Manorbier Castle – a castle in the sand

The weekend beckoned, the caravan was hitched behind the car and Aunty and I headed West. Sounds good, but the weather was not so good. Quite depressing in fact as we left the cloud behind and drove into the rain. The weather forcast apps on the iPhone kept on being optimistic indicating that the sun would shine later. And do you know what? They were right. Beyond Swansea the rain stopped, the clouds lifted and by the time we had unhitched the caravan at Carew the skies were clear. So after a quick cuppa, Aunty decreed we would go to Manorbier and have a look around.

The origins of the name Manorbier as a place name is uncertain. One interpretation has it as the Maenor Pyrr, a holding of land by the 6th Century Abbot of Caldey Island, Pyrrus or Pir. The Abbot is a classic example of how drinking can be bad for you when he drowned in the Abbey fishpond after drinking too much wine.

The Norman knight Odo de Barri was granted the lands of Manorbier, Penally and Begelly in gratitude for his military help in conquering Pembrokeshire after 1103. I’m sure the Welsh weren’t so happy about this though. The first Manorbier Castle was motte and bailey style, with the stone walls being added in the next century by later Normans. Giraldus Cambrensis, son of William de Barri, was born in the village in 1146, and called it “the pleasantest place in Wales”.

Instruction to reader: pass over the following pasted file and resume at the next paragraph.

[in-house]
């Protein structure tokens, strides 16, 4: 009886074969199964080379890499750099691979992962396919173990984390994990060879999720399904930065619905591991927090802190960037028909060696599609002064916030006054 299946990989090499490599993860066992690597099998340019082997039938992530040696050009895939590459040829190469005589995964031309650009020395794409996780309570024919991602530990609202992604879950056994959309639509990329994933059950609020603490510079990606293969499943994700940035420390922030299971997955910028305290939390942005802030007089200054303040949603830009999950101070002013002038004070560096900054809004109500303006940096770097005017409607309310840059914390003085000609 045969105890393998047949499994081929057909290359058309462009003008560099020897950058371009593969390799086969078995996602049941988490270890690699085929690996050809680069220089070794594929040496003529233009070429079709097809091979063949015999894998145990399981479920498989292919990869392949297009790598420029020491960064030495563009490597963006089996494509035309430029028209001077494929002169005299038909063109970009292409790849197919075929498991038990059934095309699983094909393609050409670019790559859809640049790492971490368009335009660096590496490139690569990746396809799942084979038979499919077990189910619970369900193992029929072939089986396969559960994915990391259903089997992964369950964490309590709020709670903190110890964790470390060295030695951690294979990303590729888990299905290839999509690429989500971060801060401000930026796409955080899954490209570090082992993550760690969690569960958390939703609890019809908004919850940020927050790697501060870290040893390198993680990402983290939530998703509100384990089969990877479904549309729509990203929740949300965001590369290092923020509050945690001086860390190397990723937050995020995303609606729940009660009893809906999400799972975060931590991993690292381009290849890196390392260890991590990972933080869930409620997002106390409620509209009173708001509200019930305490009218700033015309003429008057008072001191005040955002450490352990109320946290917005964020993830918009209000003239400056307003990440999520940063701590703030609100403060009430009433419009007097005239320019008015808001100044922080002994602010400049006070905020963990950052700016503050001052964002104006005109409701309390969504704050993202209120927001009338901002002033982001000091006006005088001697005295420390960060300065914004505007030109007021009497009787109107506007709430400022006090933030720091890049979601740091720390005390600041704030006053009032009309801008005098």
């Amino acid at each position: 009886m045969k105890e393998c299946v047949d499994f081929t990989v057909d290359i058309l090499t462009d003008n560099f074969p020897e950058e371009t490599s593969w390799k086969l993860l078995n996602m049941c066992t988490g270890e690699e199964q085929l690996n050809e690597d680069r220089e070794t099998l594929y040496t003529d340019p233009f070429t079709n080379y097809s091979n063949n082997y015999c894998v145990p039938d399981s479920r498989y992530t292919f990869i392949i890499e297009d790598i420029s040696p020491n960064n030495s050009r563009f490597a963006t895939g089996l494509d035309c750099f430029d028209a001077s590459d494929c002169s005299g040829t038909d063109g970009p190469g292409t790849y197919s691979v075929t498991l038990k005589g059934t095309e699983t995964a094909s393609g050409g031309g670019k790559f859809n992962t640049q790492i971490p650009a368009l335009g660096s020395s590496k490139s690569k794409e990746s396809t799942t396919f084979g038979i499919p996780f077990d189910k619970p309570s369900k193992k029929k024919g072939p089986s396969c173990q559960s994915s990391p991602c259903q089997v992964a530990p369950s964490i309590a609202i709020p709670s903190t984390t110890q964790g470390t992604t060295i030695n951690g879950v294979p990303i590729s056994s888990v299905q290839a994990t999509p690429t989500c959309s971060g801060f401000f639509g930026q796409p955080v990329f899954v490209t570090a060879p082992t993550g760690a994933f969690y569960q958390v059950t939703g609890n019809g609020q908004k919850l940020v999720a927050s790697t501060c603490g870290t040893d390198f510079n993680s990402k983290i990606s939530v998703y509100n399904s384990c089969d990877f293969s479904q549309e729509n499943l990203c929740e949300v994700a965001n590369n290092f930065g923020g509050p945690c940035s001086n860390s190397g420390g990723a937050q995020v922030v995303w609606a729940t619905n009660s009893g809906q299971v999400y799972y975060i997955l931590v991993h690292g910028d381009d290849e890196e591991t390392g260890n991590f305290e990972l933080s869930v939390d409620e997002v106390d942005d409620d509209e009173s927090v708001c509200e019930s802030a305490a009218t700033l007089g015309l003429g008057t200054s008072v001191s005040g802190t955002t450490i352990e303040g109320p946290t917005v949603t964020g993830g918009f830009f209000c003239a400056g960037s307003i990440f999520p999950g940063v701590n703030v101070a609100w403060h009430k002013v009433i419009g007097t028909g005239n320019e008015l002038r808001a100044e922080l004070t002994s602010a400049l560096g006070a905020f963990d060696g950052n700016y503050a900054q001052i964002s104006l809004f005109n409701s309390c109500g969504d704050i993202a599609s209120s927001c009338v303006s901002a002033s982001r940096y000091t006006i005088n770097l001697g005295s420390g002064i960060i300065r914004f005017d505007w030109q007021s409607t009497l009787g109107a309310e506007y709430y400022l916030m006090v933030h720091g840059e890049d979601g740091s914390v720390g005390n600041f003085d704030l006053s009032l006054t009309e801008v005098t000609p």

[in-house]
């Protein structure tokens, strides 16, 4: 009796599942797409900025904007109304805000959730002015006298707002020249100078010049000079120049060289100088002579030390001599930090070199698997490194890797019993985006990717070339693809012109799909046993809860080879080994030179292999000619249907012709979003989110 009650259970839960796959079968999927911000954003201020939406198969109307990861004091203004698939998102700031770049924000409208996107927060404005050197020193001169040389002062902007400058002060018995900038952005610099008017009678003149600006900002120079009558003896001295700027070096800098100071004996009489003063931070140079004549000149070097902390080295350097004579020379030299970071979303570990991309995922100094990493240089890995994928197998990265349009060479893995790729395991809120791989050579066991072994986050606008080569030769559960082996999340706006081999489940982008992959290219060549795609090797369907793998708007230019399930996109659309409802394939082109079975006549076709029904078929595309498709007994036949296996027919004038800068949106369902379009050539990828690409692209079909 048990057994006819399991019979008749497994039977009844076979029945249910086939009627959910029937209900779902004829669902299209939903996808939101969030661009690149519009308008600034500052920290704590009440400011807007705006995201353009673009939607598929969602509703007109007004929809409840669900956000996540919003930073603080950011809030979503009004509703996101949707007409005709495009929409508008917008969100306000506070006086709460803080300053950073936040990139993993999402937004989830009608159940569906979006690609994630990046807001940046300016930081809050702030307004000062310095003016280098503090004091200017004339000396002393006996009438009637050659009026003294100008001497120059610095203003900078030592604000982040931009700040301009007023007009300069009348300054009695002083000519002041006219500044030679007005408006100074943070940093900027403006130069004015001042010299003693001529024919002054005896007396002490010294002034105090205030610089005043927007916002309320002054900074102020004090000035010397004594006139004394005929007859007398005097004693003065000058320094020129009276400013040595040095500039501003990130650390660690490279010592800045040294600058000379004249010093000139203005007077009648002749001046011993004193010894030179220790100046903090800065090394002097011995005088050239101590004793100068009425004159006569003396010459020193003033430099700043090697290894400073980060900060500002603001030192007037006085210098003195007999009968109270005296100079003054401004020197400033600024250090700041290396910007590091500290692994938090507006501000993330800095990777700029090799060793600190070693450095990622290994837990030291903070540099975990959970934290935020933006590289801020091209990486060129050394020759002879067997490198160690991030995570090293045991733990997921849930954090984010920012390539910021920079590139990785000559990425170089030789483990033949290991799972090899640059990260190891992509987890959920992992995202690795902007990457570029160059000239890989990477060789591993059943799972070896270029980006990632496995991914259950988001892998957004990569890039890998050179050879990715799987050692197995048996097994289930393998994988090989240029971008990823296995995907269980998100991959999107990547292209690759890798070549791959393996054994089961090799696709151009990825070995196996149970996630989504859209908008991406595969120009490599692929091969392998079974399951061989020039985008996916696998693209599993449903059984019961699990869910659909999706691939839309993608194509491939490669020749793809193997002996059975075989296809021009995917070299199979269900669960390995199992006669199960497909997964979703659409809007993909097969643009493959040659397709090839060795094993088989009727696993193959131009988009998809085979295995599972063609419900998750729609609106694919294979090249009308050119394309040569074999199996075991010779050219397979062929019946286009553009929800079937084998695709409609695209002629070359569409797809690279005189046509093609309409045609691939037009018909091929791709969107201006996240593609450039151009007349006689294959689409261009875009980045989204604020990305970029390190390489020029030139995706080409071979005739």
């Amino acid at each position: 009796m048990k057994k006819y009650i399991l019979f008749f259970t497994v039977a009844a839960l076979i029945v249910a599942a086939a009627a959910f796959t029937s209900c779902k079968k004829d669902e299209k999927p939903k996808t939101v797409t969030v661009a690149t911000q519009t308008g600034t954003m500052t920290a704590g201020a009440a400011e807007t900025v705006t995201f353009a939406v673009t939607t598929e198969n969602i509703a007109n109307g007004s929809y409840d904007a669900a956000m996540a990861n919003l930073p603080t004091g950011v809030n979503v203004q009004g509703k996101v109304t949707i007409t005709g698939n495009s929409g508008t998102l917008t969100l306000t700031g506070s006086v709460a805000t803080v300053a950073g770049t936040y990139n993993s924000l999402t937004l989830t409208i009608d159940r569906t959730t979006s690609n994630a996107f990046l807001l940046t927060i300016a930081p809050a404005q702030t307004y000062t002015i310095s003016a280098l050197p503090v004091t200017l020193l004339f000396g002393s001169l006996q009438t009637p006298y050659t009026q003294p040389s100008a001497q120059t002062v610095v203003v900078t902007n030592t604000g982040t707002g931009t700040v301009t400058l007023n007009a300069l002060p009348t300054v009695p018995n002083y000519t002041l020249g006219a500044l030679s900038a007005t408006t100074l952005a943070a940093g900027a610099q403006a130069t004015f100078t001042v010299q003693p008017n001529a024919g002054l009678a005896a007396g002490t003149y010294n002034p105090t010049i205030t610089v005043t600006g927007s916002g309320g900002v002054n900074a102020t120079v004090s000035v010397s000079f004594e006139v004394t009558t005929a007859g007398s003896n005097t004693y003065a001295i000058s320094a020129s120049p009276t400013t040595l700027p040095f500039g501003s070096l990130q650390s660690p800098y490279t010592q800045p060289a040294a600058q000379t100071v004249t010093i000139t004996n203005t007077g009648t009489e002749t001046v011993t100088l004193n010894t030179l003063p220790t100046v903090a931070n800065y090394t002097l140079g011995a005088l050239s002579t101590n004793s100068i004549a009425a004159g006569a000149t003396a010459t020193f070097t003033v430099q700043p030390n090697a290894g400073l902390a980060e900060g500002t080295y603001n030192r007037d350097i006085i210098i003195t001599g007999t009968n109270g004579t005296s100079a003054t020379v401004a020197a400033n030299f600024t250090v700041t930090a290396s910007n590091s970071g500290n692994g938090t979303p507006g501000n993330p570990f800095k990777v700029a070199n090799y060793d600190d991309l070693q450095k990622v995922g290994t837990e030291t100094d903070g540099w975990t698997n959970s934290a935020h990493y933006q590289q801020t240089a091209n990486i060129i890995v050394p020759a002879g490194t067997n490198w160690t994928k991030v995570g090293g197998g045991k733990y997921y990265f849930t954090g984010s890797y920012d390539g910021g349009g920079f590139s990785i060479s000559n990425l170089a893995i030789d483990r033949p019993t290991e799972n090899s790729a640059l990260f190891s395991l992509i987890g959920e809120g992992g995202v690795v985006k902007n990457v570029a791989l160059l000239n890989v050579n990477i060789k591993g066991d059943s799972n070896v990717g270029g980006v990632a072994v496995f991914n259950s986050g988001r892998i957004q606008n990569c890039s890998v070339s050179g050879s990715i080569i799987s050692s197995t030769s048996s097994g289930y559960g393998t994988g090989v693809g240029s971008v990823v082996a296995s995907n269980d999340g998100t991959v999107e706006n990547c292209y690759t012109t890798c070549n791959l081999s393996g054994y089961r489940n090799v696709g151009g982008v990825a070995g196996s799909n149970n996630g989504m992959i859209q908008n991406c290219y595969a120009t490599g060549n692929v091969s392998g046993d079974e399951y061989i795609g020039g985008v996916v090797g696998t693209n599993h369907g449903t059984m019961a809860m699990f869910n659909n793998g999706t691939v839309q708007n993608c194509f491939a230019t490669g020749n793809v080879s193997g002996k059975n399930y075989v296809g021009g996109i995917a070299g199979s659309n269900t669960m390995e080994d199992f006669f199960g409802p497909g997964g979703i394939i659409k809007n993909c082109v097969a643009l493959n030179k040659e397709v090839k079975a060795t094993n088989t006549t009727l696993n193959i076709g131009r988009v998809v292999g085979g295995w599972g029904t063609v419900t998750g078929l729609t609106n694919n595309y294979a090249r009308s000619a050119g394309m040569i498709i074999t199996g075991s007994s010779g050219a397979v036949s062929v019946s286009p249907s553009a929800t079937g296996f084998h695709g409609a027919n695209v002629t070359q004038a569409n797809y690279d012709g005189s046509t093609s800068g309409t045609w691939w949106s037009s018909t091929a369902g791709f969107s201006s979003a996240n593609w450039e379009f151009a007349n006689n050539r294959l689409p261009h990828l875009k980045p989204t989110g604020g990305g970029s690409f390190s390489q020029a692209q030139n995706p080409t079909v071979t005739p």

The Castile seems to have escaped the almost constant battles between the Welsh and Normans that so many other castles in the Wales seem to have suffered. This may have been due to the links between the de Barri family and the Welsh after the William de Barri married Angharad, granddaughter to Rhys ap Tewdwr the last Prince of South Wales. Their son was Geraldus Cambriensis.


The sun might have been shining but it was still a little breezy!

  Across the narrow valley from the castle is St James’ Church. Like many churches in Wales it has a circular church yard. But perhaps the most impressive feature is the high tower dating from around 1270. The rest of the church was renovated by the Victorians – as usual!

Not a bad end to a quick visit, especially as Aunty paid for supper! But that wasn’t the end, it was still light so we headed off to Bosherston Ponds.

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